YouTube user Patrick Mylund Nielson created a video of Carl Sagan reading an excerpt from his book Pale Blue Dot: A Vision of the Human Future in Space*. As Mr. Nielson says in the description:
This excerpt from A Pale Blue Dot was inspired by an image taken, at Carl Sagan’s suggestion, by Voyager 1 on February 14, 1990. As the spacecraft left our planetary neighborhood for the fringes of the solar system, engineers turned it around for one last look at its home planet. Voyager 1 was about 6.4 billion kilometers (4 billion miles) away, and approximately 32 degrees above the ecliptic plane, when it captured this portrait of our world. Caught in the center of scattered light rays (a result of taking the picture so close to the Sun), Earth appears as a tiny point of light, a crescent only 0.12 pixel in size.
Music: Ludovico Einaudi with a track titled, very fittingly, “The Earth Prelude”
Initial clip collection: HottiesInc
Ending scene: The intro from “Contact”, the motion picture based on Carl Sagan’s novel by the same name
I take no credit for anything in this video.
Here is the video:
The text is given below along with the picture**. However I highly recommend watching the video. If that is hard for some reason, even just the audio will suffice. Carl Sagan was an unforgettable speaker and the music is inspired.
From this particular vantage point, the Earth might not seem of any particular interest. But for us, it’s different. Consider again that dot. That’s here. That’s home. That’s us. On it everyone you love, everyone you know, everyone you ever heard of, every human being who ever was, lived out their lives. The aggregate of our joy and suffering, thousands of confident religions, ideologies, and economic doctrines, every hunter and forager, every hero and coward, every creator and destroyer of civilization, every king and peasant, every young couple in love, every mother and father, hopeful child, inventor and explorer, every teacher of morals, every corrupt politician, every “superstar”, every “supreme leader”, every saint and sinner in the history of our species lived there – on a mote of dust, suspended in a sunbeam.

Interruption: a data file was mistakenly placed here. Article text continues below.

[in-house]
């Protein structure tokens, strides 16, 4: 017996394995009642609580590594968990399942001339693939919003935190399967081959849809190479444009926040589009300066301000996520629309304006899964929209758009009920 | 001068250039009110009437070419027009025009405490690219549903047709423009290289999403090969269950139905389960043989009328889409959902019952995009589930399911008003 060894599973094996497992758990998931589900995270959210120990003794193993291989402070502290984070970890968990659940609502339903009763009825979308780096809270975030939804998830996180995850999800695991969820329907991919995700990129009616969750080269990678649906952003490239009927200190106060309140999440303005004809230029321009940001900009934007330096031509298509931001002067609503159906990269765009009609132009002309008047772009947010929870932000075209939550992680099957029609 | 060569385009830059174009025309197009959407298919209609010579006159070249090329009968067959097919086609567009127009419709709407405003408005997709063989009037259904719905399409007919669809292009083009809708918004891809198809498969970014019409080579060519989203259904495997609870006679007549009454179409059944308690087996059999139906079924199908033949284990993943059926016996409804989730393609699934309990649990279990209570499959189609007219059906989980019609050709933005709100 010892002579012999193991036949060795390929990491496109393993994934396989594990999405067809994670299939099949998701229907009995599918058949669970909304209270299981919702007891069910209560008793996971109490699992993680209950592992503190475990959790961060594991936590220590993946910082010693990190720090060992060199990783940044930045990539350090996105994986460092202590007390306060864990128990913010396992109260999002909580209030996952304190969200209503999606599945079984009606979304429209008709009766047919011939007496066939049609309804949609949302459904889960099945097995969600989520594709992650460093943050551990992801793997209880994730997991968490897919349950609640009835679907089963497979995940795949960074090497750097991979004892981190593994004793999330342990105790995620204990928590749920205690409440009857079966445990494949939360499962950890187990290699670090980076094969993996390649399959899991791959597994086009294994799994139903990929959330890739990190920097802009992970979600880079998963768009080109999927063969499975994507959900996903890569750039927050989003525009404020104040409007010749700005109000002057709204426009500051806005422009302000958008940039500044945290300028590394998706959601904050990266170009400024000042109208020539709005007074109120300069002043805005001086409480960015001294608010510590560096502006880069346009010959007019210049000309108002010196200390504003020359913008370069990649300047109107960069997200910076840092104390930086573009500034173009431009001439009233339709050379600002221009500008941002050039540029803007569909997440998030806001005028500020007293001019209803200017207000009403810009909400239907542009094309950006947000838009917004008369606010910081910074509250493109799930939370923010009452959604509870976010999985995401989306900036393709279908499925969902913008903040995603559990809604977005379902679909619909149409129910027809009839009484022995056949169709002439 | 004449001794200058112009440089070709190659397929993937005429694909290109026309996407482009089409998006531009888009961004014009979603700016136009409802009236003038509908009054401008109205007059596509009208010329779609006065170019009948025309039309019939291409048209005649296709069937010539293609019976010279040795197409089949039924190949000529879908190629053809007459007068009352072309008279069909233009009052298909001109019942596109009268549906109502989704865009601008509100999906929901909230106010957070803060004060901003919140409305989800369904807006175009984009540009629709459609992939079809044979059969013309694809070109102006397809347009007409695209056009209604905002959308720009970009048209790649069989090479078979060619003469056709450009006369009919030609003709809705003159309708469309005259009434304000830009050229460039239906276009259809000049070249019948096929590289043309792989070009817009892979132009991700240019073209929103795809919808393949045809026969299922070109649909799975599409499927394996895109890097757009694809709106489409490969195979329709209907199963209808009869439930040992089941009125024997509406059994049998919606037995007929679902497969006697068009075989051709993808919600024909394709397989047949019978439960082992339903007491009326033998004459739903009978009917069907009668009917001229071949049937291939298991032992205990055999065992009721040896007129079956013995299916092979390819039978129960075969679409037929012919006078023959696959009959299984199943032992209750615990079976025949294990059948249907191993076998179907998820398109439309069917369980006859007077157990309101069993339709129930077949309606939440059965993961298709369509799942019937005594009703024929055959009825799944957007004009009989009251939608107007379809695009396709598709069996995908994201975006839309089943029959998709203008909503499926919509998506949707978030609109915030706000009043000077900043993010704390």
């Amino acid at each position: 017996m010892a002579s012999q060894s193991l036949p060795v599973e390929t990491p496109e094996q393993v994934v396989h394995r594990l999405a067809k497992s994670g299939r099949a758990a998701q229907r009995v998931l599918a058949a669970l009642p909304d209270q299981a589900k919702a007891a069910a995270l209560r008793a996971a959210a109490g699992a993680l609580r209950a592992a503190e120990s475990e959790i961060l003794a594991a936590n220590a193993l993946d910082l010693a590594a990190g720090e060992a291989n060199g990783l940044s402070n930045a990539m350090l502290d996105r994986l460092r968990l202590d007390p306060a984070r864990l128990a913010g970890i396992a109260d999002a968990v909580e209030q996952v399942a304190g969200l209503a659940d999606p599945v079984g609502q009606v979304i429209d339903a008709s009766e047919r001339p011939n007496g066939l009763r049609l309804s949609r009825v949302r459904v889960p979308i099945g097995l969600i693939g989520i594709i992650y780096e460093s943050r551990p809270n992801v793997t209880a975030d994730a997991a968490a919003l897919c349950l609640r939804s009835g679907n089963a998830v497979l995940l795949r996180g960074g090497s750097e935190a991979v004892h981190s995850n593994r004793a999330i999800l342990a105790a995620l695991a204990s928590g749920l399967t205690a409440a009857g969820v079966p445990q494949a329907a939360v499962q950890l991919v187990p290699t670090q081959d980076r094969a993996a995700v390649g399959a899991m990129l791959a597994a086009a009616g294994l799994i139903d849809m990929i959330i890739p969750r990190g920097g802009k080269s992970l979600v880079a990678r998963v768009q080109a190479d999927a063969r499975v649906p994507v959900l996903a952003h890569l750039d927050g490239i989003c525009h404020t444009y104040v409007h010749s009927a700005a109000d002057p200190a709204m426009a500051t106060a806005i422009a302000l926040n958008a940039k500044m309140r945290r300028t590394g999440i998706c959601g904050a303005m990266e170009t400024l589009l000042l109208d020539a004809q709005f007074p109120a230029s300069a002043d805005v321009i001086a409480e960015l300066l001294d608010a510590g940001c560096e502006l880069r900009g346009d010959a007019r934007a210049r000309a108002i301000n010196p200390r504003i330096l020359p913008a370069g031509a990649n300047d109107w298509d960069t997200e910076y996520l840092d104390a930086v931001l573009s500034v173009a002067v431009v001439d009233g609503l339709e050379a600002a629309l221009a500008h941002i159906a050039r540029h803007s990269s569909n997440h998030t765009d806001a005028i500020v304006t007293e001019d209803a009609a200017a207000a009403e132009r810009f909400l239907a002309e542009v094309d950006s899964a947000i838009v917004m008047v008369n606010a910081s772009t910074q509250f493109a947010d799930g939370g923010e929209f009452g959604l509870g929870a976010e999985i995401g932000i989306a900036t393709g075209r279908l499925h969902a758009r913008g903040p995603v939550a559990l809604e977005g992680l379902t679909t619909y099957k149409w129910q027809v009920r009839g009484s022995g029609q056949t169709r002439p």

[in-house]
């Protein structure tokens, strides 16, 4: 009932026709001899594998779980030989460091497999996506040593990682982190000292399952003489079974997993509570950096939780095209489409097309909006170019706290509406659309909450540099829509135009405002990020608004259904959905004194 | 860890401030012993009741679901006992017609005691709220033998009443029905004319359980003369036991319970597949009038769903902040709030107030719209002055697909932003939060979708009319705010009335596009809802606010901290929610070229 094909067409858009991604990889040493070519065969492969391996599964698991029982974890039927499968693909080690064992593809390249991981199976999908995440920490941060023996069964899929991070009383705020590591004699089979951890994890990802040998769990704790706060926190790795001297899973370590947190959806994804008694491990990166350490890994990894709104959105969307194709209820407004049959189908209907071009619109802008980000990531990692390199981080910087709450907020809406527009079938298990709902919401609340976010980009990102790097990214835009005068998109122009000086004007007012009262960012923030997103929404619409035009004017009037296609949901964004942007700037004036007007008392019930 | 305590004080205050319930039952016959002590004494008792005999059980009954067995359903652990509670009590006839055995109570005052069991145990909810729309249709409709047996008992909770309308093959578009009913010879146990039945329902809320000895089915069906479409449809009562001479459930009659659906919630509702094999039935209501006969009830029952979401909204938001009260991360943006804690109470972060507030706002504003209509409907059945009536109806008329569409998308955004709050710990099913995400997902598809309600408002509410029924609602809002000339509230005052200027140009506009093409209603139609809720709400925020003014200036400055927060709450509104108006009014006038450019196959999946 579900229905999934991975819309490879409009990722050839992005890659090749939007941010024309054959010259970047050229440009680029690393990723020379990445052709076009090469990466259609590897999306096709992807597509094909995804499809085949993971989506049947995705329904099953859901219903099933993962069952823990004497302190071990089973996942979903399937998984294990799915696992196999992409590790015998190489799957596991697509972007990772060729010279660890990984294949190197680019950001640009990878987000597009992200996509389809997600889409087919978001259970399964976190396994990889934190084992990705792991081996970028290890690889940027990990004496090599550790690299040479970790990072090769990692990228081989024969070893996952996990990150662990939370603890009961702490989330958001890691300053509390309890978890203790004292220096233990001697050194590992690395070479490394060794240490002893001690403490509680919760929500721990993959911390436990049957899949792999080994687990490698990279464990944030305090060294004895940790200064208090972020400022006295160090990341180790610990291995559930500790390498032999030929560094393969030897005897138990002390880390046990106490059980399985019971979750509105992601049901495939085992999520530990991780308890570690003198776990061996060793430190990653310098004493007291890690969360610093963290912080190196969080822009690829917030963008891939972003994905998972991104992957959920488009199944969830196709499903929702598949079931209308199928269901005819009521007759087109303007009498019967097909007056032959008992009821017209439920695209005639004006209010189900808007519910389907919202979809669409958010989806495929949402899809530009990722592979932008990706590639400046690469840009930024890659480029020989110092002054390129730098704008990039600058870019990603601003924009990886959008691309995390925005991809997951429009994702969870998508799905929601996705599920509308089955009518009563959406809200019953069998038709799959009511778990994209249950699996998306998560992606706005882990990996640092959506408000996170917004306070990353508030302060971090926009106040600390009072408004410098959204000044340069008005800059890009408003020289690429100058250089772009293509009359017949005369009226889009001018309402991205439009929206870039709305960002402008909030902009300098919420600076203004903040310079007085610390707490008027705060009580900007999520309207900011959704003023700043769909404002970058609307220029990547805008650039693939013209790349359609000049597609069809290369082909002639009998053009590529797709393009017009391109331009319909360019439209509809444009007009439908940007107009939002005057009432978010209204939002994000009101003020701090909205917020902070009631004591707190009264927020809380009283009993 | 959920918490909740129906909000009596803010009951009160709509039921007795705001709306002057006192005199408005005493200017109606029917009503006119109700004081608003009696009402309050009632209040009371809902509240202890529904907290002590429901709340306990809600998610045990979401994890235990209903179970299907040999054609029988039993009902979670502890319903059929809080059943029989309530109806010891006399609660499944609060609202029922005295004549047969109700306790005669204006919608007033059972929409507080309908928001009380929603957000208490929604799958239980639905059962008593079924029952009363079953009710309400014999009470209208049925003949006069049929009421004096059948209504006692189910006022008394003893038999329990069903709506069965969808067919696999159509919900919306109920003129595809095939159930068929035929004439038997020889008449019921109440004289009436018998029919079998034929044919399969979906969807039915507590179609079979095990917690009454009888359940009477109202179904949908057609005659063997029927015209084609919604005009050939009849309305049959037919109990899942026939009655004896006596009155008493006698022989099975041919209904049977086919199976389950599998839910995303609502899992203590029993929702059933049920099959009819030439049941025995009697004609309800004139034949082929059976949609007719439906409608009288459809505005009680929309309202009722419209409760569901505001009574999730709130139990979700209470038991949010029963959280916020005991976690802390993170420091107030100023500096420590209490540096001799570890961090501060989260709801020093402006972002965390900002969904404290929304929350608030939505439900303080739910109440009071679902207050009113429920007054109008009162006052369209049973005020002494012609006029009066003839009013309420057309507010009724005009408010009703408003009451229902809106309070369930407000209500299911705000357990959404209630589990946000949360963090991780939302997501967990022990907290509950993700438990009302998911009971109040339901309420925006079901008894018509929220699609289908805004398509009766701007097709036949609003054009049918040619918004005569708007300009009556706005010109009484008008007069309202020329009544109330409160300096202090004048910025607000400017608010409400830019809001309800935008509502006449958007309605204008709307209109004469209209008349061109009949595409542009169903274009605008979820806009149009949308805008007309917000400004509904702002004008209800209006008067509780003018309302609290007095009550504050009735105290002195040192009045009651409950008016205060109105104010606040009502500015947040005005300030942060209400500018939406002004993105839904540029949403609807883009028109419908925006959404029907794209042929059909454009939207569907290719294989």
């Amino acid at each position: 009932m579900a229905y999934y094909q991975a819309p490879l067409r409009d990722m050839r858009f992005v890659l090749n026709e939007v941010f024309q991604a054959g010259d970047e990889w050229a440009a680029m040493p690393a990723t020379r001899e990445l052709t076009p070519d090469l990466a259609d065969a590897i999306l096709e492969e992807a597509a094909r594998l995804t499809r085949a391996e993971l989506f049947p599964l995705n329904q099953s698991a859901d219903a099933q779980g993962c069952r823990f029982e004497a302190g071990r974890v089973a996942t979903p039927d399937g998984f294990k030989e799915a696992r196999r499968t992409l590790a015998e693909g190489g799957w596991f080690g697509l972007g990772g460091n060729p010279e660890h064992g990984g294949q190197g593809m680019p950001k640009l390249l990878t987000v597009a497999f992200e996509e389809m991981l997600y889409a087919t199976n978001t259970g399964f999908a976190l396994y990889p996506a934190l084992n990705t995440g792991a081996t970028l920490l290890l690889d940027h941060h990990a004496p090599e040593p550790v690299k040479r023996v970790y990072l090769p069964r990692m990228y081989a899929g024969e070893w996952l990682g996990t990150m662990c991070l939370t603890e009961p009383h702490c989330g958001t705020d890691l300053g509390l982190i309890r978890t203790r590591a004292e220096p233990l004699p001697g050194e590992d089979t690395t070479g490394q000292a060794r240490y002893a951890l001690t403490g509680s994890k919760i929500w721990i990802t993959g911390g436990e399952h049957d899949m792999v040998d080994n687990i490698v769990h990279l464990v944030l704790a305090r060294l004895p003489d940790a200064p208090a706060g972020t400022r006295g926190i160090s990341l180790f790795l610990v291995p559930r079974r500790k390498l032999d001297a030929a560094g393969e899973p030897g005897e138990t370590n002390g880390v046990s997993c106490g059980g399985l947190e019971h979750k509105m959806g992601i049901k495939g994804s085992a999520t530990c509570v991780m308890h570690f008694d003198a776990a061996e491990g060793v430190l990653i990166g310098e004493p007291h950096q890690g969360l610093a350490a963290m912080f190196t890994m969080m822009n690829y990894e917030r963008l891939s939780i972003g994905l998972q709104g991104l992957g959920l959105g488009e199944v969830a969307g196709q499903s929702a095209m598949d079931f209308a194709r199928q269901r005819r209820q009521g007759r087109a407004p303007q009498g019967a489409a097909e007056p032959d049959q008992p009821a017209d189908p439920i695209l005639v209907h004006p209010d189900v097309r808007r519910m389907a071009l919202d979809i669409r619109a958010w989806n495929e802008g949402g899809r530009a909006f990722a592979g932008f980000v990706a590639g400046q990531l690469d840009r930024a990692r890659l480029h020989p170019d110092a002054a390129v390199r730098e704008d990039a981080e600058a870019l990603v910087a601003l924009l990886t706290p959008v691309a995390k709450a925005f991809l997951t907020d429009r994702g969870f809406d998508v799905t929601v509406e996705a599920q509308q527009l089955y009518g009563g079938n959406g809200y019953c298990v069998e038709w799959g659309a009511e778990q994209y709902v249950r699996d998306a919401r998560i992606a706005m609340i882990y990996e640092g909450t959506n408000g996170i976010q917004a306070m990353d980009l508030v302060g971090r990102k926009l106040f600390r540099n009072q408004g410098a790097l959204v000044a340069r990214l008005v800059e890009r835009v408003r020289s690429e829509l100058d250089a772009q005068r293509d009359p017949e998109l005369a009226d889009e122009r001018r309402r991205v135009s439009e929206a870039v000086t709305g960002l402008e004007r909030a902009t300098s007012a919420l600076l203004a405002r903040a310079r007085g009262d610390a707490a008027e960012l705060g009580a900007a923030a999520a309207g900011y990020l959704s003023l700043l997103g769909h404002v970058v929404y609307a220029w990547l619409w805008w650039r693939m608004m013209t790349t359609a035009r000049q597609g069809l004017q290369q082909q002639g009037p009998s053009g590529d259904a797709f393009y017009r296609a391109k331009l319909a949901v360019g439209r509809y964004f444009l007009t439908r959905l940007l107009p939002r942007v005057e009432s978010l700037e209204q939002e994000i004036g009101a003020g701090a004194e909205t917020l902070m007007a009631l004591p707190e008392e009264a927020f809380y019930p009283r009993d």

The Earth is a very small stage in a vast cosmic arena. Think of the rivers of blood spilled by all those generals and emperors so that, in glory and triumph, they could become the momentary masters of a fraction of a dot. Think of the endless cruelties visited by the inhabitants of one corner of this pixel on the scarcely distinguishable inhabitants of some other corner; how frequent their misunderstandings, how eager they are to kill one another, how fervent their hatreds. Our posturings, our imagined self-importance, the delusion that we have some privileged position in the Universe, are challenged by this point of pale light.
Our planet is a lonely speck in the great enveloping cosmic dark. In our obscurity, in all this vastness, there is no hint that help will come from elsewhere to save us from ourselves.
The Earth is the only world known so far to harbor life. There is nowhere else, at least in the near future, to which our species could migrate. Visit, yes. Settle, not yet. Like it or not, for the moment the Earth is where we make our stand.
It has been said that astronomy is a humbling and character-building experience. There is perhaps no better demonstration of the folly of human conceits than this distant image of our tiny world. To me, it underscores our responsibility to deal more kindly with one another, and to preserve and cherish the pale blue dot, the only home we’ve ever known.
– Carl Sagan (1934-1996)
*I am not sure what the source is. It seems to me as if it’s from the audiobook for Pale Blue Dot, but I could not find a definite source and at least one other webpage says that it’s from a commencement address that Carl Sagan gave in 1996.
**I do not know if I am legally allowed to reuse that image. I am guessing and hoping that no one cares.